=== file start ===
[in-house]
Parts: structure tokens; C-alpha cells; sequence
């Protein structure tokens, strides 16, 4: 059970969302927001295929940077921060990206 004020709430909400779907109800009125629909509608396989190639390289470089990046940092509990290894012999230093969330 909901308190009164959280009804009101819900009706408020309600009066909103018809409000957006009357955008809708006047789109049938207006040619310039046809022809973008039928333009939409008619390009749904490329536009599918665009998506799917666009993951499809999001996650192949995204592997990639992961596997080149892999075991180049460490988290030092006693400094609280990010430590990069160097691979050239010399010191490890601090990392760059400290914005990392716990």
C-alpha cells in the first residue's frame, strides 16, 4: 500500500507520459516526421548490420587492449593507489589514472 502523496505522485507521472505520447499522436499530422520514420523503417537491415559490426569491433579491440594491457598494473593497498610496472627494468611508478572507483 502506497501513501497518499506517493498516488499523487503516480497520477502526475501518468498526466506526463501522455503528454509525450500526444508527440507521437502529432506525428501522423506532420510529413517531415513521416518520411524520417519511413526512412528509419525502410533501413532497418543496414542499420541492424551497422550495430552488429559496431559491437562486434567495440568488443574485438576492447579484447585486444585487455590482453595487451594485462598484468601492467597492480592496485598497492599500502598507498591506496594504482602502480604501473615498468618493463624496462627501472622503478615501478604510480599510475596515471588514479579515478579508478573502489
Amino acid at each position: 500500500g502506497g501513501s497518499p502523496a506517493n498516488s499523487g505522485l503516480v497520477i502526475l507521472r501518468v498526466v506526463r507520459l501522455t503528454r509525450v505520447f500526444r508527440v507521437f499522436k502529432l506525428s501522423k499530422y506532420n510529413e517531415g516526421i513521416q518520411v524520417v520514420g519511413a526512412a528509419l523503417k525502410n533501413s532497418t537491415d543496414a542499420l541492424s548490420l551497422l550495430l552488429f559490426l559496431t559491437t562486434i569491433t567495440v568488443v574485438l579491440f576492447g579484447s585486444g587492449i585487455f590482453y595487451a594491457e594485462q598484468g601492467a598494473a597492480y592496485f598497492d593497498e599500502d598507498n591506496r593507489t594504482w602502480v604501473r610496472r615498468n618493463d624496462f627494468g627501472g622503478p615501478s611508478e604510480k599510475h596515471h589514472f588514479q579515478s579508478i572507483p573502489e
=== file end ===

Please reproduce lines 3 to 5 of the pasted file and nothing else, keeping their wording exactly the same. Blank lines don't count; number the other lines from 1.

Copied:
């Protein structure tokens, strides 16, 4: 059970969302927001295929940077921060990206 004020709430909400779907109800009125629909509608396989190639390289470089990046940092509990290894012999230093969330 909901308190009164959280009804009101819900009706408020309600009066909103018809409000957006009357955008809708006047789109049938207006040619310039046809022809973008039928333009939409008619390009749904490329536009599918665009998506799917666009993951499809999001996650192949995204592997990639992961596997080149892999075991180049460490988290030092006693400094609280990010430590990069160097691979050239010399010191490890601090990392760059400290914005990392716990």
C-alpha cells in the first residue's frame, strides 16, 4: 500500500507520459516526421548490420587492449593507489589514472 502523496505522485507521472505520447499522436499530422520514420523503417537491415559490426569491433579491440594491457598494473593497498610496472627494468611508478572507483 502506497501513501497518499506517493498516488499523487503516480497520477502526475501518468498526466506526463501522455503528454509525450500526444508527440507521437502529432506525428501522423506532420510529413517531415513521416518520411524520417519511413526512412528509419525502410533501413532497418543496414542499420541492424551497422550495430552488429559496431559491437562486434567495440568488443574485438576492447579484447585486444585487455590482453595487451594485462598484468601492467597492480592496485598497492599500502598507498591506496594504482602502480604501473615498468618493463624496462627501472622503478615501478604510480599510475596515471588514479579515478579508478573502489
Amino acid at each position: 500500500g502506497g501513501s497518499p502523496a506517493n498516488s499523487g505522485l503516480v497520477i502526475l507521472r501518468v498526466v506526463r507520459l501522455t503528454r509525450v505520447f500526444r508527440v507521437f499522436k502529432l506525428s501522423k499530422y506532420n510529413e517531415g516526421i513521416q518520411v524520417v520514420g519511413a526512412a528509419l523503417k525502410n533501413s532497418t537491415d543496414a542499420l541492424s548490420l551497422l550495430l552488429f559490426l559496431t559491437t562486434i569491433t567495440v568488443v574485438l579491440f576492447g579484447s585486444g587492449i585487455f590482453y595487451a594491457e594485462q598484468g601492467a598494473a597492480y592496485f598497492d593497498e599500502d598507498n591506496r593507489t594504482w602502480v604501473r610496472r615498468n618493463d624496462f627494468g627501472g622503478p615501478s611508478e604510480k599510475h596515471h589514472f588514479q579515478s579508478i572507483p573502489e